Water, Water Everywhere...

Water, Water Everywhere...

NRD board of directors tours district projects

From monitoring wells to recreation areas, dam sites, and a water treatment plant, members of the board of directors for the Upper Big Blue Natural Resources District viewed a variety of water related projects on their annual district tour, held on August 25. Each year, directors tour a different quadrant of the district to view completed projects or sites for proposed improvements. This tour is a vital educational event for directors, who might not regularly have a reason to visit parts of the district beyond the borders of their sub district.

The event was attended by seven directors and a handful of NRD staff, as well as Senator Bruce Bostelman and Matt Howe, a representative from the office of Senator Jana Hughes. The day afforded opportunities for local and state elected officials to discuss the natural resource challenges facing the people of the district, including the problem of nitrate in drinking water supplies.

“We appreciate the investment of time and attention from the directors and other local leadership that were a part of this tour,” said General Manager David Eigenberg. “The NRD and state representatives can’t appropriately steward our natural resources without opportunities to learn about the issues and projects that affect them. We are grateful to all who made the day a success.”

monitoring wells
Water Technician Erinn Wilkins looks at a water sample with NRD Director Teresa Otte.


The first stop was a demonstration of sampling of monitoring wells located at the Fairmont Airpark. The monitoring wells at the location are tested regularly for nitrates and other contaminants. These wells are part of a network of 20 monitoring wells spread across nine sites in the district which are routinely sampled to track water quality trends over time. The wells vary in depth, allowing for data collection from shallow, medium, and deep sites to capture a more accurate picture of the quality of the district’s groundwater. The Upper Big Blue NRD has been tracking this data consistently since 1997 to look at trends in non-point source contamination in the groundwater supply. There are plans to expand the monitoring well network to include more sites soon.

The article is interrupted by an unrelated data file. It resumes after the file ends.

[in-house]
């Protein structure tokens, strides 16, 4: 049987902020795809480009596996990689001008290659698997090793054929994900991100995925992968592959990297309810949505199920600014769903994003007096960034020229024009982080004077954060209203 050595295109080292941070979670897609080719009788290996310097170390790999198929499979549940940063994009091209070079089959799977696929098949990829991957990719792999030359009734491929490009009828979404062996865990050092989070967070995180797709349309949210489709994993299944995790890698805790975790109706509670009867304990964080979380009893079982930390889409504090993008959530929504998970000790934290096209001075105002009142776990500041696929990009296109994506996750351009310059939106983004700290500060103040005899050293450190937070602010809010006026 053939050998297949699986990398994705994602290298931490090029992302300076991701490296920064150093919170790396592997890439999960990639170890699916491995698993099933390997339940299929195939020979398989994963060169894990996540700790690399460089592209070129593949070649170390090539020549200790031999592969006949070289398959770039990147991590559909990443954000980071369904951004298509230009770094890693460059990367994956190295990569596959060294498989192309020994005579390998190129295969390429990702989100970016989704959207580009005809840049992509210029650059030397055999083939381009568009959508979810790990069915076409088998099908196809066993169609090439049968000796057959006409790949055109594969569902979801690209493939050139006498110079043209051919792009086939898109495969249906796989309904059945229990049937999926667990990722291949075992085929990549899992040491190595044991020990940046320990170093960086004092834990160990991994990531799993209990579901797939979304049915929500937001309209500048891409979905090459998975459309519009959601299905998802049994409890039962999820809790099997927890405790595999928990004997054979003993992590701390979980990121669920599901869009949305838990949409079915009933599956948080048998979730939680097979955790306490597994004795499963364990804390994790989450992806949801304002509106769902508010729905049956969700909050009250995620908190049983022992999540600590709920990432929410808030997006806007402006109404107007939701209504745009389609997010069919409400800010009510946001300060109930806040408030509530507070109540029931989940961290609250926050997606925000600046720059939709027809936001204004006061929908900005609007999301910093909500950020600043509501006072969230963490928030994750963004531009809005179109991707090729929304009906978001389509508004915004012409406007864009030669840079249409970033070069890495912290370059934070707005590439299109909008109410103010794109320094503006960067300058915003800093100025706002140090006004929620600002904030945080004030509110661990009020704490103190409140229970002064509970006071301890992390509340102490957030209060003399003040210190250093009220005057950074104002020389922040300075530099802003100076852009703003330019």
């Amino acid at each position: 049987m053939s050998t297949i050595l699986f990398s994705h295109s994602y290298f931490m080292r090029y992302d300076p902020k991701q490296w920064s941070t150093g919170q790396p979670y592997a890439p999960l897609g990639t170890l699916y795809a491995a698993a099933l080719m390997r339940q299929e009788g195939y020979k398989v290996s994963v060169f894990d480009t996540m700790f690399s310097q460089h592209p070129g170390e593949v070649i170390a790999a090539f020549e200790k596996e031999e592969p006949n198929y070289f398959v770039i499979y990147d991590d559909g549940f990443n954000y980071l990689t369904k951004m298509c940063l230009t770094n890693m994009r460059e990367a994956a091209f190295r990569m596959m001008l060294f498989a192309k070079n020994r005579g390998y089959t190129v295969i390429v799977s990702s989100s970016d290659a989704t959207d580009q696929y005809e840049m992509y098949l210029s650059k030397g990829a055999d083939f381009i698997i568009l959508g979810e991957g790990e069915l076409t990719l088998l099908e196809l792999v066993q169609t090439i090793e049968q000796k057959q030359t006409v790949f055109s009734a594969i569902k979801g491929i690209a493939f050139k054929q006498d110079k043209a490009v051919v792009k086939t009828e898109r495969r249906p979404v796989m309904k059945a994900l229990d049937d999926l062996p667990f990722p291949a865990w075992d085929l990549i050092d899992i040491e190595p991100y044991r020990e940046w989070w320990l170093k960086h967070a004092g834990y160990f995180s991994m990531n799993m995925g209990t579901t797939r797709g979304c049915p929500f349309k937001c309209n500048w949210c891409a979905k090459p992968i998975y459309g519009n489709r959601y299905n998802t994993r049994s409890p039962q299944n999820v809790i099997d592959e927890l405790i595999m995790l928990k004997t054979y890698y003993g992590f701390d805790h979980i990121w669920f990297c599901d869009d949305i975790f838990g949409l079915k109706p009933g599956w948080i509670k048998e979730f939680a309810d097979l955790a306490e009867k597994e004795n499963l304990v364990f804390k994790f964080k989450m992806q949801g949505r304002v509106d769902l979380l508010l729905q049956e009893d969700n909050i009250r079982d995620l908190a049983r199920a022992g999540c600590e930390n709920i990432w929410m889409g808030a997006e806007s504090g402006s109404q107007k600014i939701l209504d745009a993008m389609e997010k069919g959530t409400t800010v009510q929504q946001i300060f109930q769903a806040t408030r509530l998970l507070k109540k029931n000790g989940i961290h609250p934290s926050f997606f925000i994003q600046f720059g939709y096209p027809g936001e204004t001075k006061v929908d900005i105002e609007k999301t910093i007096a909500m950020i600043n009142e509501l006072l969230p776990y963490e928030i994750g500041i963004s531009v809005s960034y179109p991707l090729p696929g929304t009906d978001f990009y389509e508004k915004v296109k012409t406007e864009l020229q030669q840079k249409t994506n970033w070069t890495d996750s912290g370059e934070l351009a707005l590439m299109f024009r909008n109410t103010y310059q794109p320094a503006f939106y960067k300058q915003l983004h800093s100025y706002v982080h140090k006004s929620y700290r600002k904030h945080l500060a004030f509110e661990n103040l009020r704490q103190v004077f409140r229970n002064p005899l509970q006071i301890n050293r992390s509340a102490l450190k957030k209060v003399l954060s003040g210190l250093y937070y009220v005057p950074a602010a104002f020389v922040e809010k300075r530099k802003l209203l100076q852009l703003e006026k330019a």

Geneva was the next tour stop, where the group viewed improvements to Boys Pond, the community walking trail, and a nearby tree planting site. The Upper Big Blue NRD has been involved in several community enhancements in Geneva in the last few years.

The tour then continued on to Lone Star Recreation Area, which is operated by the Little Blue NRD. Though the stop is outside of the district, it was an opportunity for directors to see how a different NRD manages recreation facilities. The lake at Lone Star covers approximately 75-acre feet, roughly twice the size of any of the lakes managed by the Upper Big Blue NRD. The recreation area also features 19 camper pads and is a popular spot for camping throughout the season.

After lunch, the group visited dam sites in Dorchester and Seward. The Dorchester dam is on private property but is owned and maintained by the NRD. The structure provides valuable flood control as well as wildlife benefits. In the past year, the dam face was reinforced with rock to prevent further erosion of the aging structure, for a total cost to the district of $22,822.96.

Jack at Dorchester Dam
NRD Projects Department Manager Jack Wergin talks about recent improvements to a dam near Dorchester. 


The Seward site featured construction on a large dam structure, which will provide recreation opportunities at a privately owned campground facility under development near the I-80 exchange. The district’s private dams program offers a 75 percent cost-share (up to $50,000) for the design and construction of dams that will meet a number of the required resource concerns, including flood control, sediment and erosion control, water conservation, groundwater recharge, and fish and wildlife enhancement.

The group then toured the reverse osmosis water treatment facility in Seward. The almost 20-year-old facility remediates high nitrates in the community’s drinking water. The plant treats up to 1.4 million gallons of water per day and serves approximately 7,100 residents. In 2017, the NRD provided $37,475 to the City of Seward through the municipal assistance program to replace the filter membranes in the system. The total cost to replace the membranes was $135,000. There are plans to expand and update the facility in the future.

The NRD board of directors will meet next on Thursday, September 21 for a public tax request hearing followed by their regular monthly meeting. The agenda for the meeting will be available on the website in the week prior to the meeting. All meetings are open to the public.

Seward Water Treatment
City of Seward Water/Wastewater Superintendent Brandon Koll and Water Department staff member Brandon Policky lead a tour and discussion with NRD Directors about the history of the RO treatment plant and performance since its establishment.